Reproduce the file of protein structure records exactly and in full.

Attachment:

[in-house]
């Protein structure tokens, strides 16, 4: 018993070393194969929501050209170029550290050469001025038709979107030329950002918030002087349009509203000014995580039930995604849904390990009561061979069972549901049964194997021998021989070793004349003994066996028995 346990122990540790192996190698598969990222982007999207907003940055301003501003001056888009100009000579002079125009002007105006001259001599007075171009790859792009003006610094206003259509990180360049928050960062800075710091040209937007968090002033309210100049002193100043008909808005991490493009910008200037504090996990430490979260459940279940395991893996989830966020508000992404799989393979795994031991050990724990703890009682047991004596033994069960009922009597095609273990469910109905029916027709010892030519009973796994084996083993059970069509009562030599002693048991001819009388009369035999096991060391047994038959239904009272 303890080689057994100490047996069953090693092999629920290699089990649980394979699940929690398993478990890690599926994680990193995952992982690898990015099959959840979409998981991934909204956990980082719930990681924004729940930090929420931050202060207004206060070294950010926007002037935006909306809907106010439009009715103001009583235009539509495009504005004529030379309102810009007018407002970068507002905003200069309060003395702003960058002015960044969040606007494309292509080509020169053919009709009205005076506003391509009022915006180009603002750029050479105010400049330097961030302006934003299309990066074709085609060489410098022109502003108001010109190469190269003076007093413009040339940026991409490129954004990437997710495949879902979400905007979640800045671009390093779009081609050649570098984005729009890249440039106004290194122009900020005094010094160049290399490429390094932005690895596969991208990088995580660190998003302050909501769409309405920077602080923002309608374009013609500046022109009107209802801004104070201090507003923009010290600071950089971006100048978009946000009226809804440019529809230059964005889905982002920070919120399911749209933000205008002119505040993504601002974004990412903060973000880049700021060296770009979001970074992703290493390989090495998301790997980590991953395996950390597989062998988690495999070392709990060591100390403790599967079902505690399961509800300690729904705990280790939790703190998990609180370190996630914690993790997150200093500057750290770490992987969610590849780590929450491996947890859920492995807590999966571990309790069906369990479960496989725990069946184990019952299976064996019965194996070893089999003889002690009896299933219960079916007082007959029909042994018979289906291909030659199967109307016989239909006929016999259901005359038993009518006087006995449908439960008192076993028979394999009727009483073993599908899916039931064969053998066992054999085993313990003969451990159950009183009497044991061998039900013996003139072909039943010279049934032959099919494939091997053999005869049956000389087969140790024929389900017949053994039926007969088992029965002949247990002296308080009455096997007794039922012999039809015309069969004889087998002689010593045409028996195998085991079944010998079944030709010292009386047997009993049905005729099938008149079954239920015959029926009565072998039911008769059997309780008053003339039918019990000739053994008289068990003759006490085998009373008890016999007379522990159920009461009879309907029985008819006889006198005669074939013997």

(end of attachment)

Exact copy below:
[in-house]
């Protein structure tokens, strides 16, 4: 018993070393194969929501050209170029550290050469001025038709979107030329950002918030002087349009509203000014995580039930995604849904390990009561061979069972549901049964194997021998021989070793004349003994066996028995 346990122990540790192996190698598969990222982007999207907003940055301003501003001056888009100009000579002079125009002007105006001259001599007075171009790859792009003006610094206003259509990180360049928050960062800075710091040209937007968090002033309210100049002193100043008909808005991490493009910008200037504090996990430490979260459940279940395991893996989830966020508000992404799989393979795994031991050990724990703890009682047991004596033994069960009922009597095609273990469910109905029916027709010892030519009973796994084996083993059970069509009562030599002693048991001819009388009369035999096991060391047994038959239904009272 303890080689057994100490047996069953090693092999629920290699089990649980394979699940929690398993478990890690599926994680990193995952992982690898990015099959959840979409998981991934909204956990980082719930990681924004729940930090929420931050202060207004206060070294950010926007002037935006909306809907106010439009009715103001009583235009539509495009504005004529030379309102810009007018407002970068507002905003200069309060003395702003960058002015960044969040606007494309292509080509020169053919009709009205005076506003391509009022915006180009603002750029050479105010400049330097961030302006934003299309990066074709085609060489410098022109502003108001010109190469190269003076007093413009040339940026991409490129954004990437997710495949879902979400905007979640800045671009390093779009081609050649570098984005729009890249440039106004290194122009900020005094010094160049290399490429390094932005690895596969991208990088995580660190998003302050909501769409309405920077602080923002309608374009013609500046022109009107209802801004104070201090507003923009010290600071950089971006100048978009946000009226809804440019529809230059964005889905982002920070919120399911749209933000205008002119505040993504601002974004990412903060973000880049700021060296770009979001970074992703290493390989090495998301790997980590991953395996950390597989062998988690495999070392709990060591100390403790599967079902505690399961509800300690729904705990280790939790703190998990609180370190996630914690993790997150200093500057750290770490992987969610590849780590929450491996947890859920492995807590999966571990309790069906369990479960496989725990069946184990019952299976064996019965194996070893089999003889002690009896299933219960079916007082007959029909042994018979289906291909030659199967109307016989239909006929016999259901005359038993009518006087006995449908439960008192076993028979394999009727009483073993599908899916039931064969053998066992054999085993313990003969451990159950009183009497044991061998039900013996003139072909039943010279049934032959099919494939091997053999005869049956000389087969140790024929389900017949053994039926007969088992029965002949247990002296308080009455096997007794039922012999039809015309069969004889087998002689010593045409028996195998085991079944010998079944030709010292009386047997009993049905005729099938008149079954239920015959029926009565072998039911008769059997309780008053003339039918019990000739053994008289068990003759006490085998009373008890016999007379522990159920009461009879309907029985008819006889006198005669074939013997």